The second input unit 46 is intended to permit data exchange with further peripheral devices. If for example extensive statistical evaluations involving a high level of computing expenditure are to be carried out or if data put into intermediate storage in the control and evaluation unit 14 are to be fed to an output device, a communication with those peripheral devices can be effected by way of the second input unit 46. In the reverse direction, the control sequences and control parameters of the evaluation logic unit 32 itself can be adapted to new requirements and can possibly be completely set up afresh. The second input unit 46 can in particular include a modem for connection to a telephone line so that remote maintenance of the evaluation and control device 14 is possible.
A further input unit 45 is provided for the connection of external sensors to the control and evaluation unit 14. Sensors of that kind can be in particular position sensors, acceleration sensors, sensors for recording a surface ECG or blood pressure sensors. The measurement data recorded by the sensors pass into the evaluation logic unit 32, in the form of control values. It is also possible for one or more sensors to be already fixedly integrated into the control and evaluation unit 14 (input unit 47). However mobility and ease of handling of the specific control and evaluation unit 14 are to the fore in terms of implementation.
As shown in
The time-dependent control values SGt include inter alia parameters for monitoring tasks which compel at predeterminable time intervals:
Under certain circumstances it is appropriate to provide that event-dependent control values SGev pass into the matrix of the evaluation logic unit 32. In that respect event-dependent control values SGev which fall to be considered are in particular parameters for monitoring and adjusting tasks, which:
The time- and event-dependent control values SGt, SGev pass in combined form as control values SG into the matrix. They are used together with the data Dim of the implant 12 for ascertaining the control sequences SS and control parameters SP for monitoring and adjusting tasks to be performed.
In this sense the term control sequence SS is used to denote a programmed chain of commands, the execution of which leads to the presetting of given control parameters SP for adjusting members present in the implant control system. The control parameters SP are accordingly ascertained on the spot. If the control parameters SP were already ascertained in the evaluation and control unit 14 and transmitted telemetrically to the implant 12, transmission can be effected directly to the adjusting members of the implant 12. In that way it is possible to forego storing the control sequence SS in the implant 12.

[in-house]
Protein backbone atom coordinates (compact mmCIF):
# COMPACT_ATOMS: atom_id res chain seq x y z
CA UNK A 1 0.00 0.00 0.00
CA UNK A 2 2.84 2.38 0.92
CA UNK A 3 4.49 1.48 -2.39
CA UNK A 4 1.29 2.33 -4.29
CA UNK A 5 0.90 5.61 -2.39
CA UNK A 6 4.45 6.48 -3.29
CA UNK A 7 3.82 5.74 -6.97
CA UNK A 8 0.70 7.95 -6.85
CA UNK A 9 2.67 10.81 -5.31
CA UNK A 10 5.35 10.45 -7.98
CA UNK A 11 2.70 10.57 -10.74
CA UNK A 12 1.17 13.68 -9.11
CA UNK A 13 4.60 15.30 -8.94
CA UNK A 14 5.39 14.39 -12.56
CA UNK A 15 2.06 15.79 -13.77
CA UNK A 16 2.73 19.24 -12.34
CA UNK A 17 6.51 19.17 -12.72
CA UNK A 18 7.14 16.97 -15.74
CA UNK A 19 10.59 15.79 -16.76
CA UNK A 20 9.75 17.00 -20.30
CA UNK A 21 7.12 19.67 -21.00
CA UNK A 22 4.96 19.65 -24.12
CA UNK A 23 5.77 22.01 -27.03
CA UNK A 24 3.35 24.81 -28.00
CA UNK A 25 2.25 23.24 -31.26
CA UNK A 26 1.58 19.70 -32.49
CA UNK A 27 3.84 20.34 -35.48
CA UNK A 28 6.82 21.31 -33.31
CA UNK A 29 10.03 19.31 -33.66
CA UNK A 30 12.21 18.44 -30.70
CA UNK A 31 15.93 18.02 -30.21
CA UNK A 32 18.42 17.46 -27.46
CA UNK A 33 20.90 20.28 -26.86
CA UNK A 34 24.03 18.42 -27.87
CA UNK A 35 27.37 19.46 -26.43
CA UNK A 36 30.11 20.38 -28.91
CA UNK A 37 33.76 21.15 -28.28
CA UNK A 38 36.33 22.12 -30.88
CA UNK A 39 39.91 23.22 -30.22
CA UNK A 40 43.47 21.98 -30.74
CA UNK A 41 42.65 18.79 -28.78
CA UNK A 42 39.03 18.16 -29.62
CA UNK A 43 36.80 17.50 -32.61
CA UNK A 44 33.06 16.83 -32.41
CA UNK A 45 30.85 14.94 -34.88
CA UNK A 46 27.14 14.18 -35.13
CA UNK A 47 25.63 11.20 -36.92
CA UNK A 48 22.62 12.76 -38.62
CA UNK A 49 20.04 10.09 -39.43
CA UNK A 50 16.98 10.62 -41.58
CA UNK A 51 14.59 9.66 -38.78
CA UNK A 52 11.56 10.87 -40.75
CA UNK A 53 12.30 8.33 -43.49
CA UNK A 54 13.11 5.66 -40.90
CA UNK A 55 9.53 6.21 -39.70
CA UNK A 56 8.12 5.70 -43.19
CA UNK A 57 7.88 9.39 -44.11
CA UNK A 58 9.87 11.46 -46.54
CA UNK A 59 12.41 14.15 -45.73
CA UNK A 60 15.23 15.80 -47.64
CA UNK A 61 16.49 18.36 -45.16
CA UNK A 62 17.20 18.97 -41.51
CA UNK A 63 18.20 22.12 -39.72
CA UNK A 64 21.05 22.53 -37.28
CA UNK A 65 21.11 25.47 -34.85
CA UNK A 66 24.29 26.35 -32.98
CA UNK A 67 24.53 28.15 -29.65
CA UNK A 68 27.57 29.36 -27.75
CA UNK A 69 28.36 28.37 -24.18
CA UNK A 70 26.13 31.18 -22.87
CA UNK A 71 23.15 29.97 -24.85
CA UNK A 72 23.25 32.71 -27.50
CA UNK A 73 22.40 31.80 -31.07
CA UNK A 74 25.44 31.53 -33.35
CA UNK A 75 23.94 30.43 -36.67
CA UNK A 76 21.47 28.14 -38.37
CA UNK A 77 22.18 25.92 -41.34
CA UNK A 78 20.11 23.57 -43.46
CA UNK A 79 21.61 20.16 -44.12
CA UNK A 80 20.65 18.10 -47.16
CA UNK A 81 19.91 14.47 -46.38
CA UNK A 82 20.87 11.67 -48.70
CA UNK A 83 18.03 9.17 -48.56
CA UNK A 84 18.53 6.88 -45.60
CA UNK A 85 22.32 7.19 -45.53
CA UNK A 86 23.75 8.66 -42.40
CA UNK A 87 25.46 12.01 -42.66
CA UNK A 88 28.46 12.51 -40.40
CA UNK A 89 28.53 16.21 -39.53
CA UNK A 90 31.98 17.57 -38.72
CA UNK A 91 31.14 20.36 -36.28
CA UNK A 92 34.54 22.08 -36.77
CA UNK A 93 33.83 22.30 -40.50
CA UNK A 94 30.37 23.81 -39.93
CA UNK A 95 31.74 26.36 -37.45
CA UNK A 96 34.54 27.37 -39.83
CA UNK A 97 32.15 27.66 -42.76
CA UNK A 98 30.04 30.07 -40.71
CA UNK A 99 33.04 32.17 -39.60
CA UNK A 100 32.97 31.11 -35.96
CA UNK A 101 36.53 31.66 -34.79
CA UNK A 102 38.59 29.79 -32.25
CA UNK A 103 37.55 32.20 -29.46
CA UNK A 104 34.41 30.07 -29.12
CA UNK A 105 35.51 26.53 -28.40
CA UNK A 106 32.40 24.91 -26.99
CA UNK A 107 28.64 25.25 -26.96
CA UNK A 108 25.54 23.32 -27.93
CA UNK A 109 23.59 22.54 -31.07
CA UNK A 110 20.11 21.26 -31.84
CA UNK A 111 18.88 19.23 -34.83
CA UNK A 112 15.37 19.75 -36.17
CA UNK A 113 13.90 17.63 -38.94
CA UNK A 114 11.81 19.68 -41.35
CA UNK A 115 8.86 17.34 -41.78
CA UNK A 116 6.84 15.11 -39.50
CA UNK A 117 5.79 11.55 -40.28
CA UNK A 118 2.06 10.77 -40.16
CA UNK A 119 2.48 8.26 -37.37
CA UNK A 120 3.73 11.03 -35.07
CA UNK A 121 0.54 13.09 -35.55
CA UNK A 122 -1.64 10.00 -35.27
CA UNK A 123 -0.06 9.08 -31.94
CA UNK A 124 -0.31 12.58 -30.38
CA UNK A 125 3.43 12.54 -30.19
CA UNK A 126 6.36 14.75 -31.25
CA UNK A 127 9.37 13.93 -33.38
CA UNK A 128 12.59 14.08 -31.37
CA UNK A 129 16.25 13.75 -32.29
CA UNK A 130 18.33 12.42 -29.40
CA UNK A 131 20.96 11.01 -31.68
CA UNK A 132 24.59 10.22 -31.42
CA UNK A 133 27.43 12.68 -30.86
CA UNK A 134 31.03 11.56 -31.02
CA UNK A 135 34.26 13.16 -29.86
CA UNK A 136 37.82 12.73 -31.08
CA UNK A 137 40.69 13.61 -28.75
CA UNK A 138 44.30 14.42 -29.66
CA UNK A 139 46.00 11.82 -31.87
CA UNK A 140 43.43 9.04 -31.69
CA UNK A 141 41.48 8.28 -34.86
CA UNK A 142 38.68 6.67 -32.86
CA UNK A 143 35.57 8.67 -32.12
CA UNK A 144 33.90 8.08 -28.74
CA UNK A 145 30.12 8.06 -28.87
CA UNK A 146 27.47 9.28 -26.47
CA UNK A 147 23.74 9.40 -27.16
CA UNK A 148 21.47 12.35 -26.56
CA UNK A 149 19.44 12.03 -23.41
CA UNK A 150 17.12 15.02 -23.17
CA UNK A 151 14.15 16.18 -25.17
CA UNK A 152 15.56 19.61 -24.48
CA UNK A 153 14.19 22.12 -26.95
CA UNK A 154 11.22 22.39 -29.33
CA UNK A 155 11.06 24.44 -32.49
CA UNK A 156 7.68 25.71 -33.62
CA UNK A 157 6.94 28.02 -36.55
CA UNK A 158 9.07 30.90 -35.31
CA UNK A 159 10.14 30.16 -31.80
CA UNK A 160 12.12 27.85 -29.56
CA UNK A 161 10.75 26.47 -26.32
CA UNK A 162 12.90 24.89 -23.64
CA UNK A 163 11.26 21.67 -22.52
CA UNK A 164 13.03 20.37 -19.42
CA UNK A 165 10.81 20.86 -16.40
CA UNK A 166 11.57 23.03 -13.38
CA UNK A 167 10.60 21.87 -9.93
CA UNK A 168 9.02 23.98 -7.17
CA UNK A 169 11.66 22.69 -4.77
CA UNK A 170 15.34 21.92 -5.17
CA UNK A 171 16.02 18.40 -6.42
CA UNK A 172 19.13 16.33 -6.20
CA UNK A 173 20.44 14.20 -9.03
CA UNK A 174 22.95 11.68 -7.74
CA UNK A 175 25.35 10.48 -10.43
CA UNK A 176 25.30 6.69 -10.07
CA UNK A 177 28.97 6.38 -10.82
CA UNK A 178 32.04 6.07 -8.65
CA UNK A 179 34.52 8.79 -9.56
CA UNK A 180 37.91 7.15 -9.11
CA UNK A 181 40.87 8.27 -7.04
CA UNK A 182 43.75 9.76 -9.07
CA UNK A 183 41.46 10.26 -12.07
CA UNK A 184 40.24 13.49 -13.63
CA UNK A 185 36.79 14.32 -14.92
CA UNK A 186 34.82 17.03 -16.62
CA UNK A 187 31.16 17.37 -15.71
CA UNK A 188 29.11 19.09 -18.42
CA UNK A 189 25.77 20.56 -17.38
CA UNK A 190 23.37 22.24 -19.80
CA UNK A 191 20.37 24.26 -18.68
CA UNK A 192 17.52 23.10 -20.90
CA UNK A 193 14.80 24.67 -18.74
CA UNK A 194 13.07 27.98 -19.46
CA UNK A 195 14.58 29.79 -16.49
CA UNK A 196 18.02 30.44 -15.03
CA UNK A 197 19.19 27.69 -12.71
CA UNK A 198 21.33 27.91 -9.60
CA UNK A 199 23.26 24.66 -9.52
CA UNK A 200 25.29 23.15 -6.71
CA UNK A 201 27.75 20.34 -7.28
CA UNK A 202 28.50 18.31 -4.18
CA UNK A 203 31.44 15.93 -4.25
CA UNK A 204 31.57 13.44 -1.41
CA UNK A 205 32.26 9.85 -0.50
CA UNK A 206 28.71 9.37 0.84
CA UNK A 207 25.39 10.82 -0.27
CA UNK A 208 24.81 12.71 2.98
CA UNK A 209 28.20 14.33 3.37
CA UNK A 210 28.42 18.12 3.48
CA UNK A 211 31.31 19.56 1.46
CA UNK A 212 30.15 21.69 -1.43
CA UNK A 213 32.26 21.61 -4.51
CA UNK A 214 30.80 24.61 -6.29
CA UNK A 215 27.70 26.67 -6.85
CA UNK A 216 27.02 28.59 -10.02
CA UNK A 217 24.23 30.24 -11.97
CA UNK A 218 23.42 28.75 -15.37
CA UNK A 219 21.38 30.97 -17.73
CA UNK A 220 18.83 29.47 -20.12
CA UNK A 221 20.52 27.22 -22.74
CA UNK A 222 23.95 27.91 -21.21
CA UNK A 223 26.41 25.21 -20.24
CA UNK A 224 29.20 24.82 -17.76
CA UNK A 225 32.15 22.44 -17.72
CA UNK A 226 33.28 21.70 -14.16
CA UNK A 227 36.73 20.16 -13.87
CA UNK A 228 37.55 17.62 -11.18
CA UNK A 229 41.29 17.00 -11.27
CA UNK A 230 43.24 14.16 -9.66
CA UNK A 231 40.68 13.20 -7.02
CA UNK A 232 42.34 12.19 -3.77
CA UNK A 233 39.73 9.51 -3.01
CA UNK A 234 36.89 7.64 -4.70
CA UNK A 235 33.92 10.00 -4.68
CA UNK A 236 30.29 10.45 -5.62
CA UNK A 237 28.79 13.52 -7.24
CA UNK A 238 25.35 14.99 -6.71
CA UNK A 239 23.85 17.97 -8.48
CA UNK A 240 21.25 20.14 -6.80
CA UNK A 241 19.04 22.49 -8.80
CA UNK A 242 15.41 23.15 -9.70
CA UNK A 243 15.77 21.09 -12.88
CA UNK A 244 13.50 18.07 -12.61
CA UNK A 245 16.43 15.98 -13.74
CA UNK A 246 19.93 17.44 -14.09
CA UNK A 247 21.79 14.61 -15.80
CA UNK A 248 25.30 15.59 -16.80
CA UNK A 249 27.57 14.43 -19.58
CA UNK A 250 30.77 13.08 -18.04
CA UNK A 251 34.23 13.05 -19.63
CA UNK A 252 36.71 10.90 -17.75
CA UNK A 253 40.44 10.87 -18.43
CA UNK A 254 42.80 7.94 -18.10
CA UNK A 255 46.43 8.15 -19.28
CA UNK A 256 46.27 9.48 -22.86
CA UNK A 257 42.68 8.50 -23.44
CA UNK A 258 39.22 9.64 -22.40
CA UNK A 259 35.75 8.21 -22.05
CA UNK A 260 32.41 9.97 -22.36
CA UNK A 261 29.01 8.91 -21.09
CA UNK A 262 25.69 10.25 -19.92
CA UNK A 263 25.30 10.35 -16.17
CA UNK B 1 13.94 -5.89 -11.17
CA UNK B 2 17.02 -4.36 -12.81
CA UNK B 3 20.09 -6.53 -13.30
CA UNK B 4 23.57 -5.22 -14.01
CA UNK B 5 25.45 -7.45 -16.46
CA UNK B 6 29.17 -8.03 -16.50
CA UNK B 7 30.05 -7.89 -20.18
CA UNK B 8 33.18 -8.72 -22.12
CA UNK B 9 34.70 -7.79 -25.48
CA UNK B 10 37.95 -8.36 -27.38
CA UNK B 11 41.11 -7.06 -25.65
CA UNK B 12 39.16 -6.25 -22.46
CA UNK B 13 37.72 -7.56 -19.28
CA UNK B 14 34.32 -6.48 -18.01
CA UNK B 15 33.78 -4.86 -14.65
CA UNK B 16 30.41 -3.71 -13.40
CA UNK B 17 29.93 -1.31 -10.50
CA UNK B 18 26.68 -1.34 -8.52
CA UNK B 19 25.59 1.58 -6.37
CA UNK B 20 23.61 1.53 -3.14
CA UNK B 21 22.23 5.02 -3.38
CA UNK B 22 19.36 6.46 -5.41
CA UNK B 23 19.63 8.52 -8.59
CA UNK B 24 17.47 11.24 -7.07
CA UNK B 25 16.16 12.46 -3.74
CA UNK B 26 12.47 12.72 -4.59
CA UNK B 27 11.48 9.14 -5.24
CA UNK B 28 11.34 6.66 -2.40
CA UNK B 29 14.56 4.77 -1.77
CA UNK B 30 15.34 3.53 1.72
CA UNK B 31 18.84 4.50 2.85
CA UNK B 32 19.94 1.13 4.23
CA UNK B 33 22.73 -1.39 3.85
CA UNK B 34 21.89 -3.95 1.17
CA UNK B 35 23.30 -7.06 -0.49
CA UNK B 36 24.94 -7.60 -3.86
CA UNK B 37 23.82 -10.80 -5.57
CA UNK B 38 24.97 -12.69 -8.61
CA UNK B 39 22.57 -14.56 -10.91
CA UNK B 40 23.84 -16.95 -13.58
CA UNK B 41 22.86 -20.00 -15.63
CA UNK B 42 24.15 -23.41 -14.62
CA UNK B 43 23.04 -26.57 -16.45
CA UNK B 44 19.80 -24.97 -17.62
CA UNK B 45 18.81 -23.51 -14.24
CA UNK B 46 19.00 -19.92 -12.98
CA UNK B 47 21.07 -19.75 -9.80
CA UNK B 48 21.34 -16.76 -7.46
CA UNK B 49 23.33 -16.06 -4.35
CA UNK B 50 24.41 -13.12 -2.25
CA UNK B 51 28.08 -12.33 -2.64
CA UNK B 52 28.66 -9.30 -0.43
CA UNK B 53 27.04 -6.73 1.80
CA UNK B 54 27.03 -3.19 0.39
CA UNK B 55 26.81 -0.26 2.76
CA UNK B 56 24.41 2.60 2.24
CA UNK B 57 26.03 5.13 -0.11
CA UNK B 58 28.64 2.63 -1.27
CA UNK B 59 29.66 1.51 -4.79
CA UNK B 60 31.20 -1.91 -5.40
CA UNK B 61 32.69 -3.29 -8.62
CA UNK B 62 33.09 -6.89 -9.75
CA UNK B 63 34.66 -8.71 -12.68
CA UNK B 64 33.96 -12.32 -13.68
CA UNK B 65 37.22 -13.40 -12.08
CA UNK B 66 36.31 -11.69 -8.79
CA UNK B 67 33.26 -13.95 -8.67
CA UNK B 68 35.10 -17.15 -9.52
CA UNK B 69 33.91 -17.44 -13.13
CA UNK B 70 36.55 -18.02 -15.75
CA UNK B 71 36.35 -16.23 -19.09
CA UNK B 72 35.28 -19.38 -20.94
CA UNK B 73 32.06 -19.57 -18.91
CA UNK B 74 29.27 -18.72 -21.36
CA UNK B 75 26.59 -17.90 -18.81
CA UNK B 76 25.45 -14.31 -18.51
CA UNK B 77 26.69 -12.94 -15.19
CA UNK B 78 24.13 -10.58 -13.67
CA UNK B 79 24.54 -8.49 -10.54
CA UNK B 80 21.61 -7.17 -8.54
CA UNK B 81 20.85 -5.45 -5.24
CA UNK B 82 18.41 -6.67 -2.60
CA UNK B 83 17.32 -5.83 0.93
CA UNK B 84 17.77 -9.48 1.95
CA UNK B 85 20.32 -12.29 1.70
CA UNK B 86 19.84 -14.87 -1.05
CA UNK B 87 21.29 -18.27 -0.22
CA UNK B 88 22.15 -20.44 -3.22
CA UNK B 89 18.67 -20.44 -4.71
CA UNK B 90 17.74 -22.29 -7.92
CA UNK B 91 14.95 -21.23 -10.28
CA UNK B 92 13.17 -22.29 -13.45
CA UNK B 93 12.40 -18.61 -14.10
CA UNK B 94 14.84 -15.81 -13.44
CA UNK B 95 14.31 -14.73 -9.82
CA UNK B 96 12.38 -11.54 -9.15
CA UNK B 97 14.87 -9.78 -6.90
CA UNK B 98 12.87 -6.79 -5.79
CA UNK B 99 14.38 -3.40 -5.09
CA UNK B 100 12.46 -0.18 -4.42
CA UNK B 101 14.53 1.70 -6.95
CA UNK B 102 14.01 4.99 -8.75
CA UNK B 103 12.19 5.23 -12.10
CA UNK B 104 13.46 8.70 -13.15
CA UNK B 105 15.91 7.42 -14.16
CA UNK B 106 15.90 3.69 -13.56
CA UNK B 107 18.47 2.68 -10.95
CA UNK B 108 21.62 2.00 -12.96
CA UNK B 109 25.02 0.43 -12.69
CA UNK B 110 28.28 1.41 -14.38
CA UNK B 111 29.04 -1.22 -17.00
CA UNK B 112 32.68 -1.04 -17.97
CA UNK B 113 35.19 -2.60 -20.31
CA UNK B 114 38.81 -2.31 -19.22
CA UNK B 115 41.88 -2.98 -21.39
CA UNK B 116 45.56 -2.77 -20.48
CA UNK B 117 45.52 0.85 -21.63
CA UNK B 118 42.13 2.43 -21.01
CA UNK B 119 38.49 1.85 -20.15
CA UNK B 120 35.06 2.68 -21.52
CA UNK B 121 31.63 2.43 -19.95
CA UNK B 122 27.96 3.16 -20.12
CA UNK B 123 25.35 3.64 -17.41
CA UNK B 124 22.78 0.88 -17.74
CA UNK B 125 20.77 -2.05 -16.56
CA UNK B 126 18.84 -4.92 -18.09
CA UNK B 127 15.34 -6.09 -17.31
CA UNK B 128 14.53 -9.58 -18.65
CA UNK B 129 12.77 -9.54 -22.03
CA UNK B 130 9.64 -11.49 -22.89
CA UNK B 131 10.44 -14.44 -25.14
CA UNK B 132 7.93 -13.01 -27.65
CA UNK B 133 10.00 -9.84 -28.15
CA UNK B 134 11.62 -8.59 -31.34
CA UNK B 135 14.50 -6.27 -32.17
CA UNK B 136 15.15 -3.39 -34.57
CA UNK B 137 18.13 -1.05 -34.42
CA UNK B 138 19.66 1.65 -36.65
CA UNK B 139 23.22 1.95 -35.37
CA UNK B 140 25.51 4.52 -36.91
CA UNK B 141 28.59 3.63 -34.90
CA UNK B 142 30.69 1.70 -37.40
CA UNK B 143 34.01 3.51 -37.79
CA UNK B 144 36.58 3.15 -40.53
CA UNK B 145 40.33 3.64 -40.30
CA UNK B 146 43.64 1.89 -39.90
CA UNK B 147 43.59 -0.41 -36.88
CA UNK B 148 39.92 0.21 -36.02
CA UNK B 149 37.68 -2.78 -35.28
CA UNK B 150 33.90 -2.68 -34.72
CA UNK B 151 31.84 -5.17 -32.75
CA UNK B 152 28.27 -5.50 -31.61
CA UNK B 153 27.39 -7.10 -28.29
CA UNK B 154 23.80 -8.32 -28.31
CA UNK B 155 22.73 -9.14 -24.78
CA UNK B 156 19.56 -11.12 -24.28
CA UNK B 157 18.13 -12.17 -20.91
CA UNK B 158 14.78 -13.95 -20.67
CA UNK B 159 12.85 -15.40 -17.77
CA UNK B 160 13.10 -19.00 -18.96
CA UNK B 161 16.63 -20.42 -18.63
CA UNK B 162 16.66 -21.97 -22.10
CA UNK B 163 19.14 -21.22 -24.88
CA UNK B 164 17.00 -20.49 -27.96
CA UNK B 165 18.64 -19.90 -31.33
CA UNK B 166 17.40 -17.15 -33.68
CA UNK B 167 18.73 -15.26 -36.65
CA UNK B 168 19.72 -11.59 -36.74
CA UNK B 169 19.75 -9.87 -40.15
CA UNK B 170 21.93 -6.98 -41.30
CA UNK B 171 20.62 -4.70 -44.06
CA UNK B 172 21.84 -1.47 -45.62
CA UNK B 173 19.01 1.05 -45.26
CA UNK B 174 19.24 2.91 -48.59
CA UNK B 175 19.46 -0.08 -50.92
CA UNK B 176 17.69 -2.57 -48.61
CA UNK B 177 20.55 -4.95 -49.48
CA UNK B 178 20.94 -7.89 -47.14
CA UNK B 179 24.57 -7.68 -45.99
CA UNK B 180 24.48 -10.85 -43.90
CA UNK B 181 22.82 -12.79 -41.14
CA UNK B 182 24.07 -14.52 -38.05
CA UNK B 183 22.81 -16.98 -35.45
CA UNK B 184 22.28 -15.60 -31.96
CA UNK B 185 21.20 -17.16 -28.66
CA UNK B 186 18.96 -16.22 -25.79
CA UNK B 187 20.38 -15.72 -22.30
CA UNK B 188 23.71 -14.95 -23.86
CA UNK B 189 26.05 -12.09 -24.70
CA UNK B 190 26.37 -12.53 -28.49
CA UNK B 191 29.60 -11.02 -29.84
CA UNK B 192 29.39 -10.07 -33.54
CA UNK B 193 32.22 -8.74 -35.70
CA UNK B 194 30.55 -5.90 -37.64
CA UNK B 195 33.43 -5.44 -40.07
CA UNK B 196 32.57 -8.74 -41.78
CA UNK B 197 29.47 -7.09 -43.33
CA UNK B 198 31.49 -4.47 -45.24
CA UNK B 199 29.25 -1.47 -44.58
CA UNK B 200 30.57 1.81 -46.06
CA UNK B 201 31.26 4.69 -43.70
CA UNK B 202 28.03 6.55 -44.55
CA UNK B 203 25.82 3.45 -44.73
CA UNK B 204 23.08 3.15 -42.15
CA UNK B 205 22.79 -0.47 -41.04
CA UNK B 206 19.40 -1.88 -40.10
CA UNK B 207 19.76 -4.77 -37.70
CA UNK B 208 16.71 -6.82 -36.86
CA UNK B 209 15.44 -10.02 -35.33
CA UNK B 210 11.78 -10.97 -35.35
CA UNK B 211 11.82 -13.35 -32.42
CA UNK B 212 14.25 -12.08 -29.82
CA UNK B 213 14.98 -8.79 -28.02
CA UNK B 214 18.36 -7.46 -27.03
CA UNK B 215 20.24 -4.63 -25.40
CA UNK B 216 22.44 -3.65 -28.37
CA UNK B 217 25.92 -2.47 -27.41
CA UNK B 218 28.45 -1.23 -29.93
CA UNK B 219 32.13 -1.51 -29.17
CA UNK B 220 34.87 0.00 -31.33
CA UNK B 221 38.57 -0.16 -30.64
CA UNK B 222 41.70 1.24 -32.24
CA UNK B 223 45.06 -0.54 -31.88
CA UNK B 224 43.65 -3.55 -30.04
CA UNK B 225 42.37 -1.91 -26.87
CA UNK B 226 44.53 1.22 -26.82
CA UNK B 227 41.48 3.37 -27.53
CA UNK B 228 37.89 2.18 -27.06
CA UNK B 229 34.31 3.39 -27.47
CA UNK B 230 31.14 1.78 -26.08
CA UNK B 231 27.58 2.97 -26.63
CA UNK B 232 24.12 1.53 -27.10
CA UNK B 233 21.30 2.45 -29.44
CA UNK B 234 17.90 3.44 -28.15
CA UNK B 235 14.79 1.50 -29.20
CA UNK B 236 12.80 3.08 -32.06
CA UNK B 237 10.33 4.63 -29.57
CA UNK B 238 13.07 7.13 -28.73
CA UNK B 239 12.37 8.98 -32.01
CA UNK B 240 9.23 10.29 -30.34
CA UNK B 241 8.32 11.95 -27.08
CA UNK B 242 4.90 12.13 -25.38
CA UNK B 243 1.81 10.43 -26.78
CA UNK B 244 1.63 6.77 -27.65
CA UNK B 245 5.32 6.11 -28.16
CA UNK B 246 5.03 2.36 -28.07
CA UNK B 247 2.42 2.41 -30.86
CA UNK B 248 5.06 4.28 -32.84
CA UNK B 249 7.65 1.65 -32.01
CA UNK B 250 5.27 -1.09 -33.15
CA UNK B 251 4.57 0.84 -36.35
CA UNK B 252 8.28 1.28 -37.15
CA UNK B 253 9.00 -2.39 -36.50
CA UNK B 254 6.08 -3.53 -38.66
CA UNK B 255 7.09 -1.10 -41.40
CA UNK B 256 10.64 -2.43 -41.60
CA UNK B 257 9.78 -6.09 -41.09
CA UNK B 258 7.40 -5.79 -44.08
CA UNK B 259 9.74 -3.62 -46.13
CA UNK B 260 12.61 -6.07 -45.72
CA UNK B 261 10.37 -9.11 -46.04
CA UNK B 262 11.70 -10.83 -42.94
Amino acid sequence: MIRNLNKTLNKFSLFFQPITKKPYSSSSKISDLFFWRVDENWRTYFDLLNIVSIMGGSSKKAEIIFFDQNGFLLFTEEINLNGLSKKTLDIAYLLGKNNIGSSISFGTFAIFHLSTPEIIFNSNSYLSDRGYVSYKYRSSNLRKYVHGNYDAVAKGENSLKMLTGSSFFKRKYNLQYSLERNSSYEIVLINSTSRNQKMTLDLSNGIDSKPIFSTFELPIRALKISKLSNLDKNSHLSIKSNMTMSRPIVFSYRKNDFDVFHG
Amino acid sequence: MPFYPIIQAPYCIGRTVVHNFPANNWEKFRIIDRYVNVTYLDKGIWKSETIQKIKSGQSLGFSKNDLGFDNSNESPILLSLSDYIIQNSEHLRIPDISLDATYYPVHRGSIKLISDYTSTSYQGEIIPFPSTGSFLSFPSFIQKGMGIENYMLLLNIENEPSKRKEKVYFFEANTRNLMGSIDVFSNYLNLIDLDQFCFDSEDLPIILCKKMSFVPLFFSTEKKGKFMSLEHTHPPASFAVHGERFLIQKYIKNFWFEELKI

The evaluation logic unit 32 includes an expert system ES which on a patient-individual basis assesses all monitoring and adjusting tasks for intracardial cardiac therapy. The expert system ES serves to divide the control sequences SS on which the monitoring and adjusting tasks are based into internal control sequences SSin for the implant 12 and external control sequences SSex for the external evaluation and control unit 14. That is intended on the one hand to shorten a duration of data transmission, by a reduction in the amount of data to be exchanged. In addition, only the control sequences SS which are actually necessary for autarchic runnability are to be stored in the implant 12. That saves on memory space and reduces the level of energy consumption for those sequences are now consequently only executed in the evaluation and control unit 14. The control parameters resulting therefrom are then transmitted telemetrically.